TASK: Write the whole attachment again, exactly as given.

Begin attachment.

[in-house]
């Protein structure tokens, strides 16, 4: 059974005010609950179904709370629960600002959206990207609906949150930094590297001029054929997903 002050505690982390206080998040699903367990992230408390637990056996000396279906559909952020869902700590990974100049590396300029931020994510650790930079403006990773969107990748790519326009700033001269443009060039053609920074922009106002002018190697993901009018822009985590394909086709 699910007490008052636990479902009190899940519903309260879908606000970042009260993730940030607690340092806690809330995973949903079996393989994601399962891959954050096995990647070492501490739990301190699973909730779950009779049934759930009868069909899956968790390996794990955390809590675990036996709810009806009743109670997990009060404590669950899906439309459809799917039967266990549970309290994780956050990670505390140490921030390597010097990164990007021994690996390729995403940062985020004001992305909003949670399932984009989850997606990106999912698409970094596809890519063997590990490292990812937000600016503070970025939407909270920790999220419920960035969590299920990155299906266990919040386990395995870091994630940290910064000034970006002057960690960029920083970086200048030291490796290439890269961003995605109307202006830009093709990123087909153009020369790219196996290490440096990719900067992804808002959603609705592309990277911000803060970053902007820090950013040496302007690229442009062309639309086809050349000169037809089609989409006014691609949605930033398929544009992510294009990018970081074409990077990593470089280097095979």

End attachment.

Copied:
[in-house]
């Protein structure tokens, strides 16, 4: 059974005010609950179904709370629960600002959206990207609906949150930094590297001029054929997903 002050505690982390206080998040699903367990992230408390637990056996000396279906559909952020869902700590990974100049590396300029931020994510650790930079403006990773969107990748790519326009700033001269443009060039053609920074922009106002002018190697993901009018822009985590394909086709 699910007490008052636990479902009190899940519903309260879908606000970042009260993730940030607690340092806690809330995973949903079996393989994601399962891959954050096995990647070492501490739990301190699973909730779950009779049934759930009868069909899956968790390996794990955390809590675990036996709810009806009743109670997990009060404590669950899906439309459809799917039967266990549970309290994780956050990670505390140490921030390597010097990164990007021994690996390729995403940062985020004001992305909003949670399932984009989850997606990106999912698409970094596809890519063997590990490292990812937000600016503070970025939407909270920790999220419920960035969590299920990155299906266990919040386990395995870091994630940290910064000034970006002057960690960029920083970086200048030291490796290439890269961003995605109307202006830009093709990123087909153009020369790219196996290490440096990719900067992804808002959603609705592309990277911000803060970053902007820090950013040496302007690229442009062309639309086809050349000169037809089609989409006014691609949605930033398929544009992510294009990018970081074409990077990593470089280097095979």